November 2008


Sir James Thornhill’s masterpiece, the Painted Hall ceiling, is made accessible to blind and partially sighted visitors and young children through story-telling and the aid of a colourful tactile rug.

On 30th October 2008 the Old Royal Naval College (ORNC) launches an incredible new learning resource, a tactile rug, specifically designed for blind and partially sighted people in the Painted Hall at the ORNC.

This intricately handcrafted rug has been commissioned to enable blind and partially sighted visitors to explore the complex imagery of Sir James Thornhill’s 18th century masterpiece, the Painted Hall ceiling, through touch and visual description.  In tailored sessions, the fascinating characters displayed on the Painted Hall ceiling are brought to life as they are woven into different materials, textures, sounds and exciting tales.  The rug is also designed to be used by children aged 3 to 7 as part of lively story-telling sessions entitled “Tactile Tales”. 

Since 1997, the ORNC has run a vibrant learning programme, which enables different audiences to access and learn about the buildings of the ORNC. Despite this, the magnificent 15m high Painted Hall ceiling has remained inaccessible to visitors with visual impairment and younger children due to its height and complex allegorical theme. Inspired by a visit to the Laing Art Gallery in Newcastle, the ORNC’s learning team decided to develop a hands-on learning resource for these underrepresented audiences. The ORNC commissioned a local artist, Amanda Allen, to transform King William III and Queen Mary II as well as mythological figures from the Lower Hall ceiling of the Painted Hall into a tactile story-telling rug.

Unlike James Thornhill who took 19 years to complete the Painted Hall, Amanda successfully fulfilled this complex brief in 12 months, creating characters which are representative of Thornhill’s original detailed depictions and are child friendly. Intricately hand woven, she used wools, silks, velvets, rope, felt, feathers and even rubber snakes to piece together three-dimensional features, luxurious garments, bright emblems and furry creatures from the Painted Hall ceiling. The rug will be displayed on a regular basis for drop in sessions for blind and partially sighted and, in addition, special guided tours will be programmed. During “Tactile Tales” workshops, groups of children will also be able to explore this beautiful and striking artwork as they sit on the floor of the Painted Hall, listen to lively stories, feel their way around the different surfaces of the rug or look up at the original ceiling above them. The Greenwich Foundation’s education team will offer story-telling sessions during the week for school groups and at weekends and holidays for families with younger children.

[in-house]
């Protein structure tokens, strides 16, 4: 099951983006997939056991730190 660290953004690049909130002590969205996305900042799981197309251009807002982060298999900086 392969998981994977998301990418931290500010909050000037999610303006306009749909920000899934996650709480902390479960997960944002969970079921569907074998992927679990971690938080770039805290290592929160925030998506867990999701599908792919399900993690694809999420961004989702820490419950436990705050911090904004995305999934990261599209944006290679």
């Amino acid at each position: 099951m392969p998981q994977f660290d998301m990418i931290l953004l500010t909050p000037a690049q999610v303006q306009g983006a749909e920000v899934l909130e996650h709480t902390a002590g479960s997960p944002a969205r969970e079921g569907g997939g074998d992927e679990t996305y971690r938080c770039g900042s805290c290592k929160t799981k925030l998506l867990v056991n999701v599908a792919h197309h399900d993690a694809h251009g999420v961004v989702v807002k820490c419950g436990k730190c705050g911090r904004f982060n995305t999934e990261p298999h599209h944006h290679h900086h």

The Greenwich Foundation’s education team worked with a range of people to create the rug and accompanying sessions.  The former Head of Greenwich Vision Impairment Service advised the Greenwich Foundation’s education team throughout the development, ensuring that blind and partially sighted visitors would be able to envision the Painted Hall in their mind.  A series of consultation sessions were also held with 3 to 4 year olds from a local Early Years Centre to develop ideas to feed into the rug design and to trial the new storytelling session using the completed rug.  A professional story-teller helped to develop a cohesive story, which weaves in all the characters depicted on the rug.

Helen Beioley, Director of Development & Marketing for the Greenwich Foundation for the Old Royal Naval College, comments:

“The Painted Hall is a magnificent sight, and we wanted to find a way to bring out its drama for everyone, including people who are blind or visually impaired. We also wanted to find a way to introduce the rather complicated allegorical theme in a fun and engaging way. This outstanding creation achieves both these aims and is a good indication of how the Foundation is approaching the interpretation of this important site in advance of Discover Greenwich, which is opening early 2010.”

Georgia Collins, a blind teenager who trialled the tactile rug, comments:

“Great idea that blind and visually impaired people can be the same, have the same experience as sighted people. With the story-telling too we get lots of visual imagery as well as through feeling it.”

Ben Breen, a blind teenager, adds:

“It is amazing. You can get all these ideas. You build up three dimensional objects in your mind.”


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